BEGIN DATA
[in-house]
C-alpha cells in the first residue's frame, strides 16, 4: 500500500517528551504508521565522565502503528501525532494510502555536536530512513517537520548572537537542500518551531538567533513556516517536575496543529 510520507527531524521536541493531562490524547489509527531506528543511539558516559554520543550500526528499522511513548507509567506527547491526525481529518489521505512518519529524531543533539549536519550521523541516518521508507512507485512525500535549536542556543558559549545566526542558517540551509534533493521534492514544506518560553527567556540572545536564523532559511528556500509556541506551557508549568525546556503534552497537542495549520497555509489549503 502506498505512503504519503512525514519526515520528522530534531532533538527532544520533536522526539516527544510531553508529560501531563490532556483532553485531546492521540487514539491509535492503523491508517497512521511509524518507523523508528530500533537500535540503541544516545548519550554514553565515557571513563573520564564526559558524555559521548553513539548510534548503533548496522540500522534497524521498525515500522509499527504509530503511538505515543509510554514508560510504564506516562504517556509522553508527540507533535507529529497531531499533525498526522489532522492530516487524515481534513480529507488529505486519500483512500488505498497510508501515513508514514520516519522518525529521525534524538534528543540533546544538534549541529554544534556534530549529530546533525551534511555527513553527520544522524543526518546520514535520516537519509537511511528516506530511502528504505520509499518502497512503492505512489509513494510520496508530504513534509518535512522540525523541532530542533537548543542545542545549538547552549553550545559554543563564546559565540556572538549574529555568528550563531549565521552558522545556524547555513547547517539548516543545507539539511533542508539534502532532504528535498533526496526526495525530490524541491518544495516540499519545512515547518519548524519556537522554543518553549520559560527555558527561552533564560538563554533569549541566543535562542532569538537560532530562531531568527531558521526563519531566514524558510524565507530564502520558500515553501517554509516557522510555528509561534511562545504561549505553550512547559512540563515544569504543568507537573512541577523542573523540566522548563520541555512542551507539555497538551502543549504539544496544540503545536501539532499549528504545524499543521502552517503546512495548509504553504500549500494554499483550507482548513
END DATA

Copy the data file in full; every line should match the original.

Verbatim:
[in-house]
C-alpha cells in the first residue's frame, strides 16, 4: 500500500517528551504508521565522565502503528501525532494510502555536536530512513517537520548572537537542500518551531538567533513556516517536575496543529 510520507527531524521536541493531562490524547489509527531506528543511539558516559554520543550500526528499522511513548507509567506527547491526525481529518489521505512518519529524531543533539549536519550521523541516518521508507512507485512525500535549536542556543558559549545566526542558517540551509534533493521534492514544506518560553527567556540572545536564523532559511528556500509556541506551557508549568525546556503534552497537542495549520497555509489549503 502506498505512503504519503512525514519526515520528522530534531532533538527532544520533536522526539516527544510531553508529560501531563490532556483532553485531546492521540487514539491509535492503523491508517497512521511509524518507523523508528530500533537500535540503541544516545548519550554514553565515557571513563573520564564526559558524555559521548553513539548510534548503533548496522540500522534497524521498525515500522509499527504509530503511538505515543509510554514508560510504564506516562504517556509522553508527540507533535507529529497531531499533525498526522489532522492530516487524515481534513480529507488529505486519500483512500488505498497510508501515513508514514520516519522518525529521525534524538534528543540533546544538534549541529554544534556534530549529530546533525551534511555527513553527520544522524543526518546520514535520516537519509537511511528516506530511502528504505520509499518502497512503492505512489509513494510520496508530504513534509518535512522540525523541532530542533537548543542545542545549538547552549553550545559554543563564546559565540556572538549574529555568528550563531549565521552558522545556524547555513547547517539548516543545507539539511533542508539534502532532504528535498533526496526526495525530490524541491518544495516540499519545512515547518519548524519556537522554543518553549520559560527555558527561552533564560538563554533569549541566543535562542532569538537560532530562531531568527531558521526563519531566514524558510524565507530564502520558500515553501517554509516557522510555528509561534511562545504561549505553550512547559512540563515544569504543568507537573512541577523542573523540566522548563520541555512542551507539555497538551502543549504539544496544540503545536501539532499549528504545524499543521502552517503546512495548509504553504500549500494554499483550507482548513